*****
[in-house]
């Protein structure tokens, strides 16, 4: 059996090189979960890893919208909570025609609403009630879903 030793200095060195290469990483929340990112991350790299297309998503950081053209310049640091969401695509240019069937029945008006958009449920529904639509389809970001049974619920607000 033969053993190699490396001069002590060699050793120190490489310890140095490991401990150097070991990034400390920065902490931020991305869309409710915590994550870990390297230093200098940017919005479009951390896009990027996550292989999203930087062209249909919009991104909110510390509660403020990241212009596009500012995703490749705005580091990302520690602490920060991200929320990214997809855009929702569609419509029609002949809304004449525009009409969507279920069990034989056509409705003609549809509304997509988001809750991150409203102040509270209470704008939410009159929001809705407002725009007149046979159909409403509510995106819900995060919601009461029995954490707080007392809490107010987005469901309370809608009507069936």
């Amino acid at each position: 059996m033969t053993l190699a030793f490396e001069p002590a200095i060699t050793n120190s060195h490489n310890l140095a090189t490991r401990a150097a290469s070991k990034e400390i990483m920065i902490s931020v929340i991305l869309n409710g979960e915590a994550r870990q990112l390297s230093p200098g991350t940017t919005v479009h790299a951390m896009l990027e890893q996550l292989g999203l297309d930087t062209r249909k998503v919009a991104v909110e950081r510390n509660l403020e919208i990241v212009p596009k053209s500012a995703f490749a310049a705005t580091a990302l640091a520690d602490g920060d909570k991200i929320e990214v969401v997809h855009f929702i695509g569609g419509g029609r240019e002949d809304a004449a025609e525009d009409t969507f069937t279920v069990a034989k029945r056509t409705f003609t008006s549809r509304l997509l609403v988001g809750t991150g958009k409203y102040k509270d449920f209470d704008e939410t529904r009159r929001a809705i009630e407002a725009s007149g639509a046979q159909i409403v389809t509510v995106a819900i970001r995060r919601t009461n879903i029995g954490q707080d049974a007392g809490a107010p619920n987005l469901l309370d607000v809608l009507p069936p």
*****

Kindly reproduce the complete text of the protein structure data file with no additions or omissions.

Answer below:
[in-house]
């Protein structure tokens, strides 16, 4: 059996090189979960890893919208909570025609609403009630879903 030793200095060195290469990483929340990112991350790299297309998503950081053209310049640091969401695509240019069937029945008006958009449920529904639509389809970001049974619920607000 033969053993190699490396001069002590060699050793120190490489310890140095490991401990150097070991990034400390920065902490931020991305869309409710915590994550870990390297230093200098940017919005479009951390896009990027996550292989999203930087062209249909919009991104909110510390509660403020990241212009596009500012995703490749705005580091990302520690602490920060991200929320990214997809855009929702569609419509029609002949809304004449525009009409969507279920069990034989056509409705003609549809509304997509988001809750991150409203102040509270209470704008939410009159929001809705407002725009007149046979159909409403509510995106819900995060919601009461029995954490707080007392809490107010987005469901309370809608009507069936």
């Amino acid at each position: 059996m033969t053993l190699a030793f490396e001069p002590a200095i060699t050793n120190s060195h490489n310890l140095a090189t490991r401990a150097a290469s070991k990034e400390i990483m920065i902490s931020v929340i991305l869309n409710g979960e915590a994550r870990q990112l390297s230093p200098g991350t940017t919005v479009h790299a951390m896009l990027e890893q996550l292989g999203l297309d930087t062209r249909k998503v919009a991104v909110e950081r510390n509660l403020e919208i990241v212009p596009k053209s500012a995703f490749a310049a705005t580091a990302l640091a520690d602490g920060d909570k991200i929320e990214v969401v997809h855009f929702i695509g569609g419509g029609r240019e002949d809304a004449a025609e525009d009409t969507f069937t279920v069990a034989k029945r056509t409705f003609t008006s549809r509304l997509l609403v988001g809750t991150g958009k409203y102040k509270d449920f209470d704008e939410t529904r009159r929001a809705i009630e407002a725009s007149g639509a046979q159909i409403v389809t509510v995106a819900i970001r995060r919601t009461n879903i029995g954490q707080d049974a007392g809490a107010p619920n987005l469901l309370d607000v809608l009507p069936p």